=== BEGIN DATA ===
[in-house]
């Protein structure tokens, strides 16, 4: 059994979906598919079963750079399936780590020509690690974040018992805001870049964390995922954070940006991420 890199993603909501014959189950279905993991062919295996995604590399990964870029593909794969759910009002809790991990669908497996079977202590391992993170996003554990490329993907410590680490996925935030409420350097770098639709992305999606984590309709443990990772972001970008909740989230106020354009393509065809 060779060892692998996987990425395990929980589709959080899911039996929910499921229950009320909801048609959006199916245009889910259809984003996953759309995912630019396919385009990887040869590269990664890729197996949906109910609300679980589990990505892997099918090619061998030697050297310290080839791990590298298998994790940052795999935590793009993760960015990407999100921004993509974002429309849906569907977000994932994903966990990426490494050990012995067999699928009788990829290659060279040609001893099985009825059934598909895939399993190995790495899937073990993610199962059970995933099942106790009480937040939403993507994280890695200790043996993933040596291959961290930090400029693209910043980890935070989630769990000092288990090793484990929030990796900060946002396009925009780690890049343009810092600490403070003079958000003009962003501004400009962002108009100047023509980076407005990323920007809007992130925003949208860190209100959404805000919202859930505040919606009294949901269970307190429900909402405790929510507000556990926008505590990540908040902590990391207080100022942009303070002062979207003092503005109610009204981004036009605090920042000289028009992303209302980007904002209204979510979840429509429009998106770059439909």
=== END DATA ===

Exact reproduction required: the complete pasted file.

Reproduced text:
[in-house]
């Protein structure tokens, strides 16, 4: 059994979906598919079963750079399936780590020509690690974040018992805001870049964390995922954070940006991420 890199993603909501014959189950279905993991062919295996995604590399990964870029593909794969759910009002809790991990669908497996079977202590391992993170996003554990490329993907410590680490996925935030409420350097770098639709992305999606984590309709443990990772972001970008909740989230106020354009393509065809 060779060892692998996987990425395990929980589709959080899911039996929910499921229950009320909801048609959006199916245009889910259809984003996953759309995912630019396919385009990887040869590269990664890729197996949906109910609300679980589990990505892997099918090619061998030697050297310290080839791990590298298998994790940052795999935590793009993760960015990407999100921004993509974002429309849906569907977000994932994903966990990426490494050990012995067999699928009788990829290659060279040609001893099985009825059934598909895939399993190995790495899937073990993610199962059970995933099942106790009480937040939403993507994280890695200790043996993933040596291959961290930090400029693209910043980890935070989630769990000092288990090793484990929030990796900060946002396009925009780690890049343009810092600490403070003079958000003009962003501004400009962002108009100047023509980076407005990323920007809007992130925003949208860190209100959404805000919202859930505040919606009294949901269970307190429900909402405790929510507000556990926008505590990540908040902590990391207080100022942009303070002062979207003092503005109610009204981004036009605090920042000289028009992303209302980007904002209204979510979840429509429009998106770059439909």